Sales Are Improving, So Why Don’t I Have Any Money?

By Mike Williams

It is one of the most frustrating realities of business, that after all your efforts and hard-fought battles to gain new business, you have run out of cash.

If you have been in business long, or if you are the one who started the company, you have almost certainly have had times when cash was tight and you scrambled to pay vendors, suppliers, your landlord, or your employees. Even if you’ve been fortunate enough to operate a cash-rich business, you will experience a drain on cash as revenues go up.

How can this be? Increasing revenues is good. We could all use more sales, even if we’re at full capacity. “Give me more problems like that,” you’ve probably thought.

Cash flow gets strained by increasing sales, probably more than by any other circumstance. Here is why:

When you take an order from a customer, you immediately start incurring costs to fill that order. If there are raw materials to purchase, equipment to fire up, subcontractors to hire, or service work to be done, these you start doing right away. If you have salespeople creating these orders, you probably have commissions to pay. These bills mount quickly, and you don’t mind racking them up if sales continue to increase. You’re looking forward to a great month, quarter, year.

In most businesses, these bills will come due before you receive payment from your customer. If you’re in the retail or restaurant business you may be thinking this doesn’t describe your situation, but you’re not immune from this for reasons I’ll address shortly. For the rest of you this will ring true: some or all of your suppliers and hires, whether they are employees or contract help, will need to be paid before the customer’s payment hits your bank account. And if sales continue to rise, the payments you receive from last month’s customers won’t cover this month’s new expenses. The problem compounds, the longer sales keep going up.

This problem can get better through changes to your payment terms, getting some percentage from your customers up-front, and extending your payment terms to whatever vendors you can. This can be tough to do with employees, though, and I wouldn’t recommend delaying commission payments to salespeople. The closer you can get from the sale to the reward, the harder your salespeople will work for you.

The problem is more likely to get worse, however. Increasing sales usually means a crop of new customers. Some of these will be slow payers, and many will test you to see how far they can get away with paying after the due date. Most of my clients experience an increase in the average age of receivables when sales increase, even if we take reasonable measures to try to collect faster. No one wants to alienate the new customer.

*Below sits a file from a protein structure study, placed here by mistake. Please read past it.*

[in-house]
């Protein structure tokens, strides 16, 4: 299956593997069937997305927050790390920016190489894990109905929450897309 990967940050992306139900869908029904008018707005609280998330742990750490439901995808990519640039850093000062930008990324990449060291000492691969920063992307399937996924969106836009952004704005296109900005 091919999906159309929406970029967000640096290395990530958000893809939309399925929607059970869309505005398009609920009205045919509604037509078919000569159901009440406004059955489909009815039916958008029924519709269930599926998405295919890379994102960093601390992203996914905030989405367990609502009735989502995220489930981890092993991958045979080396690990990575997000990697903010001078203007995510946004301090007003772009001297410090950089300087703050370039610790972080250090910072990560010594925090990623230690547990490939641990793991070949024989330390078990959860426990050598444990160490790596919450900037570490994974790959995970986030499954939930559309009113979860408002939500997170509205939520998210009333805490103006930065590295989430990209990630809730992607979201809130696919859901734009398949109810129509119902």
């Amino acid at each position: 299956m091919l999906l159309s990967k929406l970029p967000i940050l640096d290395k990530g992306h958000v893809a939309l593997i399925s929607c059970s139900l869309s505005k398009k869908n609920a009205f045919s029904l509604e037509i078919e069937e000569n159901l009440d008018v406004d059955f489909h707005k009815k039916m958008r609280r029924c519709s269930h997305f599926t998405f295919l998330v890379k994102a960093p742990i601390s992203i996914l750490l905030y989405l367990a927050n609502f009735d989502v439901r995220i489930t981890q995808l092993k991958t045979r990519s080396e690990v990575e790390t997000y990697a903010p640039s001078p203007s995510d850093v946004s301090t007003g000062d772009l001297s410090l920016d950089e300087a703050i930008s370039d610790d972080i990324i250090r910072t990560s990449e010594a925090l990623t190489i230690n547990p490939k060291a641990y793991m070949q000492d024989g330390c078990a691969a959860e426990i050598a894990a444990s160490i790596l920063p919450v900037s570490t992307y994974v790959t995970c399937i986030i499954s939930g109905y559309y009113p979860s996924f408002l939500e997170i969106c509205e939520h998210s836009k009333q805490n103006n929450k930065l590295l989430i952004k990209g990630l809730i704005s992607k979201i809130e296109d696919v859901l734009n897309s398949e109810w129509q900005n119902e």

Now that quick word to retailers and restaurants, and other businesses who enjoy payment-on-delivery, or even before delivery. Most of you have had to purchase inventory ahead of when you sell it, so you might think you’re already over the cash flow hump. But think about your own behavior as sales increase. If you have two months in a row of climbing sales, aren’t you likely to increase your orders to suppliers for next month? Don’t you consider hiring extra staff, because the memory of a full store with not enough help is still fresh in your mind? We all believe, or at least hope, that our two good months are the start of a trend and not just a freak occurrence.

So what must be done? Certainly do all you can to shorten your receivables and lengthen your payables cycles, if you haven’t already. More on how to shorten your receivables in a future post. But there is no way around the need for sources of short-term cash, and for that you need your banker.

The old joke is, “Banks only lend to people who don’t need it.” Well lucky you, you are now one of those who “don’t need it.” Sales and profits will be up. The only problem is a temporary shortfall in cash. Maybe not so temporary if the economic recovery continues and sales keep rising, but these are more good problems.

Getting a Working Capital Line Of Credit is becoming easier. You just have to comply with what your banker needs in terms of Income Statements showing the improving sales, Balance Sheets to show what debt and obligations you already have, and Cash Flow Statements to demonstrate how much cash you’ll need, when you’ll need it, and how you’ll be able to pay it back. A Line Of Credit is usually preferable to a straight loan because you can access it when you need, you only incur interest expense on what you use, and they are often easier for the bank to approve than a loan. If you expect increasing sales, get your Line in place as soon as possible.

So take that sales order, do that extra deal, and improve your top line without fear of the hit to your Cash Flow.

Oak Hill Business Partners is a professional services firm serving small and mid-sized businesses.  Oak Hill provides Growth Management Services, Mergers & Acquisitions Support, and Turnaround Solutions.  We help entrepreneurs and business leaders win based on their business ideas instead of all the other things that get in the way.

Mike Williams is a Partner with Oak Hill Business Partners specializing in sales and operations.  He has more than 20 years of experience working with businesses in many different industries.  His background includes sales, sales management, operations, and entrepreneurship.


Posted by Erik Owen